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'Vintage' cars - time for a re-evaluation?


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#1 Tim Murray

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Posted 13 November 2012 - 15:35

Recent posts in the Books thread have set me thinking. For many years, like many, I was a stickler for the correct usage of the term ‘Vintage’. However, it does now seem to me that it’s perhaps unnecessarily restrictive to say that the word can only be used to describe cars made in a twelve year period which ended more than eighty years ago. The term ‘Post-Vintage Thoroughbred’ for any decent car made since 1930 I find long-winded and clunky. The only other accepted word seems to be ‘Classic’, but this now seems to apply to any piece of motoring junk which just happens to be old. Is it time for a re-evaluation of the term ‘Vintage’ as applied to cars, or am I guilty of heinous blasphemy?

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#2 B Squared

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Posted 13 November 2012 - 15:53

The only other accepted word seems to be ‘Classic’, but this now seems to apply to any piece of motoring junk which just happens to be old.


The Classic Car Club of America defines what is deserving of the name:

http://www.classicca...d_classics.html

#3 arttidesco

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Posted 13 November 2012 - 16:01

The way it seems to be going is

Veteran = Pre 1919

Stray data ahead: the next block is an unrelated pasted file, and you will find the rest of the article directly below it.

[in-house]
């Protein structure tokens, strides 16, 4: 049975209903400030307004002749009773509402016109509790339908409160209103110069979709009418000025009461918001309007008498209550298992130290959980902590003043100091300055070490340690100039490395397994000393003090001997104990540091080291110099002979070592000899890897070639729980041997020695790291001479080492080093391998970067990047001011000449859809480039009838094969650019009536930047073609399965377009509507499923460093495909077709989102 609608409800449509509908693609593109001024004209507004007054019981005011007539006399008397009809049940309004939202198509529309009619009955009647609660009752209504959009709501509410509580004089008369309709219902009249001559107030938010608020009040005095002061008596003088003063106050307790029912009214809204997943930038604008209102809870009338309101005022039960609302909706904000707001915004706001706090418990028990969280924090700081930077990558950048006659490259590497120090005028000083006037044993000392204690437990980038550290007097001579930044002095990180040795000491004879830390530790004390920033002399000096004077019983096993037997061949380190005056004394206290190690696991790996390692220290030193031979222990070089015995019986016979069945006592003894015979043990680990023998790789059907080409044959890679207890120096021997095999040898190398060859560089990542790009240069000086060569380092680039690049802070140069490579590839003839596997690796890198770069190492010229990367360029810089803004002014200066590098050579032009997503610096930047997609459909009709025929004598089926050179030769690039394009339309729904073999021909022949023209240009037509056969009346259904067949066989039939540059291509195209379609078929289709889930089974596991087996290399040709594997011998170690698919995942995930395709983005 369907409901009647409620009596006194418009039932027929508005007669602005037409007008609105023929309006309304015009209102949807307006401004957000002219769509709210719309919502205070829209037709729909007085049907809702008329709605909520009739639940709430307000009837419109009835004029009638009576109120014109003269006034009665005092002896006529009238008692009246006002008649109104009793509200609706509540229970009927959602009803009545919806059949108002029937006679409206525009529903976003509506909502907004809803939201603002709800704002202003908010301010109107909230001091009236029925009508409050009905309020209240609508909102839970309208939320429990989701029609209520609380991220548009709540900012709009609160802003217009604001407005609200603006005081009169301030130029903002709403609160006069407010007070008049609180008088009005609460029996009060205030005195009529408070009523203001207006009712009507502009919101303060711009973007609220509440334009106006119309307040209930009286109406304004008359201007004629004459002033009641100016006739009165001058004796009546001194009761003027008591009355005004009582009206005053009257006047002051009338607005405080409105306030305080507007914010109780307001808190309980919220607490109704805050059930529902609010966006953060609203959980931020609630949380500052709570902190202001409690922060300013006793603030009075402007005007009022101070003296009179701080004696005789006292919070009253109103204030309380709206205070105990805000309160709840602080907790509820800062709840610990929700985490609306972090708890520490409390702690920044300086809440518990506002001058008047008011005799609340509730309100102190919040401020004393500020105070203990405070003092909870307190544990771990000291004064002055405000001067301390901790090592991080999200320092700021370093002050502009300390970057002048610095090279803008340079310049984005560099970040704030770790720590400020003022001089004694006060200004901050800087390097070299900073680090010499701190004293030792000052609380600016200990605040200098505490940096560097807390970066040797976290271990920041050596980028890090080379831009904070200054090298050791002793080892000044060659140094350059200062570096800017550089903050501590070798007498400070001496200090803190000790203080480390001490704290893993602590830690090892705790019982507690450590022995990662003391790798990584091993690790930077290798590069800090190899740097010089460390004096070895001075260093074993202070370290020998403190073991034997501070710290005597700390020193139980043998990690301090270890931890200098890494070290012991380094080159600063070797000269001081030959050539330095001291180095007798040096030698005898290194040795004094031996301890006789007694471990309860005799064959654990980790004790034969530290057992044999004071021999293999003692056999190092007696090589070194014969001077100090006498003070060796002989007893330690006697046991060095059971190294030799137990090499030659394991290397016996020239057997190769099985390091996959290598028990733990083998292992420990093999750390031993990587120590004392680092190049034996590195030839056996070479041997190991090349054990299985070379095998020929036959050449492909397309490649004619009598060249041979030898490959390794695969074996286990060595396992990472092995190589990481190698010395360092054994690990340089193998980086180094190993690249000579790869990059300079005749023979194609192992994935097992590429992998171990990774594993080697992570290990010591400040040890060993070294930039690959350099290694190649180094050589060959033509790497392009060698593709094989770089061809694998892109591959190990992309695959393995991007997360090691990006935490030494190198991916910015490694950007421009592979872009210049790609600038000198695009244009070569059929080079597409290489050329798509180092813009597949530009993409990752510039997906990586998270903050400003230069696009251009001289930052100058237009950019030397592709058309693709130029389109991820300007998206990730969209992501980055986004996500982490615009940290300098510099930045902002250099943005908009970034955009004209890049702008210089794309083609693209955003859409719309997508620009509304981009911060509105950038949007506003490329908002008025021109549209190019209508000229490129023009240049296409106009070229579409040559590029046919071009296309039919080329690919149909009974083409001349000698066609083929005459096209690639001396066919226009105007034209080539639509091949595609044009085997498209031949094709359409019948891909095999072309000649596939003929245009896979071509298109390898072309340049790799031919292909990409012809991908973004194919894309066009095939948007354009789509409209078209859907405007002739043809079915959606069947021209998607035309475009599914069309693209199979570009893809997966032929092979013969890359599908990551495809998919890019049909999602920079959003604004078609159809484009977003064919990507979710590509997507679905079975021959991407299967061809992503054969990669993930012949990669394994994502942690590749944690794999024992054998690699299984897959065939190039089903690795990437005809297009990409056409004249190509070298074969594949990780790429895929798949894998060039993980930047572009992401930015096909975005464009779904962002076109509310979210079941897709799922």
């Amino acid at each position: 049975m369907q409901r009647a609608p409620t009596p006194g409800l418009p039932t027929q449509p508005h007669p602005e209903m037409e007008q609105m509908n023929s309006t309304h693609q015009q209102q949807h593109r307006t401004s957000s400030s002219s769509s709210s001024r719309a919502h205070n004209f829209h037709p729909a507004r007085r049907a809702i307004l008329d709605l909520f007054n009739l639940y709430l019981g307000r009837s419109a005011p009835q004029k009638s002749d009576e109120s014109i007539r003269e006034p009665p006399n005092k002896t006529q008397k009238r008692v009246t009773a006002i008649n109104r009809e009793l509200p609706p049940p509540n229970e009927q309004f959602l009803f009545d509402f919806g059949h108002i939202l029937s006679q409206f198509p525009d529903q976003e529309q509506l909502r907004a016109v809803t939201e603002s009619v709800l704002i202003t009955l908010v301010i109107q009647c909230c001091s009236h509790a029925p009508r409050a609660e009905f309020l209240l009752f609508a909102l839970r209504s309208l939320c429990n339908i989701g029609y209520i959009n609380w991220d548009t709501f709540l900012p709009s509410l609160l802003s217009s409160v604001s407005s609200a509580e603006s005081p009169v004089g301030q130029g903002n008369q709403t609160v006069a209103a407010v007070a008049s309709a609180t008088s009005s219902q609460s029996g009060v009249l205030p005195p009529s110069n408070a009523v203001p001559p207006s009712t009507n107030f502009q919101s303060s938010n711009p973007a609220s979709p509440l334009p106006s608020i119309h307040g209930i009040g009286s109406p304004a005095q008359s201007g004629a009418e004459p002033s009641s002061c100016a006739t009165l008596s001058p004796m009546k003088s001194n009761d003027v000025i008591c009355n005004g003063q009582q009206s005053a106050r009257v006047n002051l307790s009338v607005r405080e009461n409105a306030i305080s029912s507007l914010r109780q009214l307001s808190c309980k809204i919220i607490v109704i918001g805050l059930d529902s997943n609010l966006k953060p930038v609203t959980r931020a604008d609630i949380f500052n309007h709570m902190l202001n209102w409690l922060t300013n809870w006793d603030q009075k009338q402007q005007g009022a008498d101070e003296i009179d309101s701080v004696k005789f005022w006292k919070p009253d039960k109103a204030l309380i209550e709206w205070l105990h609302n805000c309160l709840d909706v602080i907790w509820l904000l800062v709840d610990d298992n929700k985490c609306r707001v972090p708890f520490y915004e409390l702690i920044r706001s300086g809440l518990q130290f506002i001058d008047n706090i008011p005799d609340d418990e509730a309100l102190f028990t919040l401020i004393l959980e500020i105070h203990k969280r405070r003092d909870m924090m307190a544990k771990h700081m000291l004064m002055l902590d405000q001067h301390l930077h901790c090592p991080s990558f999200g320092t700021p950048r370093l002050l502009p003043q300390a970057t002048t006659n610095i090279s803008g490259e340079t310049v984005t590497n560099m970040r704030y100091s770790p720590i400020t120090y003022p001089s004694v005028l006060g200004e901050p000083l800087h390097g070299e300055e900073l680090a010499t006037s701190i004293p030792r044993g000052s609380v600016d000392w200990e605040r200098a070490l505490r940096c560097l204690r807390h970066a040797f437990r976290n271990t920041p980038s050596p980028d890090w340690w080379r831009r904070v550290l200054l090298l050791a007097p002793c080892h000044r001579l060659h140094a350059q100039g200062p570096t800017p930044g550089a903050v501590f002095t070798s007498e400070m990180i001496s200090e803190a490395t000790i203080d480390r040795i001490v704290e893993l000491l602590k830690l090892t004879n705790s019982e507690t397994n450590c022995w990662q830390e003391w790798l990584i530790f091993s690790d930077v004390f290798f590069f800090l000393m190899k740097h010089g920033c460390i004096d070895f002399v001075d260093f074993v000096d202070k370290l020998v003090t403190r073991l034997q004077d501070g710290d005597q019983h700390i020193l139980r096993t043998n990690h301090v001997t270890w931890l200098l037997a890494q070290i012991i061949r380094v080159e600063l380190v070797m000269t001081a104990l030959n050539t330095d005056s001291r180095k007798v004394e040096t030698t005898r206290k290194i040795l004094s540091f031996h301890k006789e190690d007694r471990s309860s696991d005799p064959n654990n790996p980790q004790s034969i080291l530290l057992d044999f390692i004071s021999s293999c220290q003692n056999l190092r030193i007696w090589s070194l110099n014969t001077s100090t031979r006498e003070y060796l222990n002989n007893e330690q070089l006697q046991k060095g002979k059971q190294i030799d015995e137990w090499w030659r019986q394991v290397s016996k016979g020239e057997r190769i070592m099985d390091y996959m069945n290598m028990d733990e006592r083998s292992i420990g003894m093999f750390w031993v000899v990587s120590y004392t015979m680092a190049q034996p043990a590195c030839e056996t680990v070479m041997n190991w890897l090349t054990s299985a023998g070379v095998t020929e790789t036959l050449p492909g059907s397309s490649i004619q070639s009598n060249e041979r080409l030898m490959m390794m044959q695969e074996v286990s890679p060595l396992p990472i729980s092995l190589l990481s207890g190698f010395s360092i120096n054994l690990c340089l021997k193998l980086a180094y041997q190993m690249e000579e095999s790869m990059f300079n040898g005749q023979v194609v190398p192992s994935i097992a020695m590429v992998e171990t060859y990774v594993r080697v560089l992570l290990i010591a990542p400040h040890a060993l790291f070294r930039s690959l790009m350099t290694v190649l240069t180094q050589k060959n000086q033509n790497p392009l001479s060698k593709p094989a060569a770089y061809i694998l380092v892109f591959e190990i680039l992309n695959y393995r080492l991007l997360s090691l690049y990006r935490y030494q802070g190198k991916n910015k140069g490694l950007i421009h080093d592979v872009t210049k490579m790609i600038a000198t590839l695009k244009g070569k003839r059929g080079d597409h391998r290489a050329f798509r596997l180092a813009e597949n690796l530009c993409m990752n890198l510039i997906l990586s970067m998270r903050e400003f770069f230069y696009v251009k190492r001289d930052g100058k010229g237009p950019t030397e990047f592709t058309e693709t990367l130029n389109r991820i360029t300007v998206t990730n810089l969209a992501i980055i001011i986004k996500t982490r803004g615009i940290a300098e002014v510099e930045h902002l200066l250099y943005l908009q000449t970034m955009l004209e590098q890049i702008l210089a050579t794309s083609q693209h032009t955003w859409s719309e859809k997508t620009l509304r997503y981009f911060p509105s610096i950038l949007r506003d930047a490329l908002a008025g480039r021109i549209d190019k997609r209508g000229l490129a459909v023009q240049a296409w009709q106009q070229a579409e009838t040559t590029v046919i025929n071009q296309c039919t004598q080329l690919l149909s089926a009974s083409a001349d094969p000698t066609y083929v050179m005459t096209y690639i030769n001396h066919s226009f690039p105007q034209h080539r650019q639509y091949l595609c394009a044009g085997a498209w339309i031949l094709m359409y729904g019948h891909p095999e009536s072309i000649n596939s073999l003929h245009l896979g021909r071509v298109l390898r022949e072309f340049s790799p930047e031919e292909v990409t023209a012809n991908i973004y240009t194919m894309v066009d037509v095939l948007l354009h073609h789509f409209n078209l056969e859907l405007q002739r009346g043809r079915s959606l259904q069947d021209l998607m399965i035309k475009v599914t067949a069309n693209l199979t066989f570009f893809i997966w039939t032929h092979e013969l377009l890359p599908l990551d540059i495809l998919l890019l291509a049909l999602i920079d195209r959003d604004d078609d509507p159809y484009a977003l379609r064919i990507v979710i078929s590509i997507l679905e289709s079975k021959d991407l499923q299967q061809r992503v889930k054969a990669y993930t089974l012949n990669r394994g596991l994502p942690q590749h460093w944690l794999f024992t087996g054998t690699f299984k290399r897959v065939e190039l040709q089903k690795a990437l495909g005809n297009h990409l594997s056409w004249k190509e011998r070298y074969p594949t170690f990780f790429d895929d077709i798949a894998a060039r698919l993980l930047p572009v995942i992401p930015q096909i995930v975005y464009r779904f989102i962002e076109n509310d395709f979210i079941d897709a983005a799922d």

Vintage = 1919 - 1930

Classic '30s

Classic '40s etc

Not sure what happens when my Golf becomes a classic in 8 years time perhaps a Classic naughty :drunk:

I agree some new words would appear to be in order to build on the Veteran, Vintage and Classic labels which have been in use since ... ?

#4 Sharman

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Posted 13 November 2012 - 16:03

You missed out PVTs Post Vintage Thoroughbreds

#5 Derwent Motorsport

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Posted 13 November 2012 - 16:10

It's always best to ignore the Americans as they can never get history right as they have so little of their own! LOL

The VSCC definitions of vintage and PVT are perfect I reckon.

The term "classic" can apply to anything after that. Whether you have a rolling cut off date I do not know but while nearly everything pre mid seventies can be described as a classic in terms of individuality, even if dreadful, once we get into the 80s there seems to be less cars worthy of being preserved. The large amount of electronics on modern cars means that many go to the scrappy long before they wear out mechanically. Other than the exotica there are fewer cars worthy of the term classic or of saving.

#6 David Birchall

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Posted 13 November 2012 - 16:19

It's always best to ignore the Americans as they can never get history right as they have so little of their own! LOL


Not one of your better posts DM...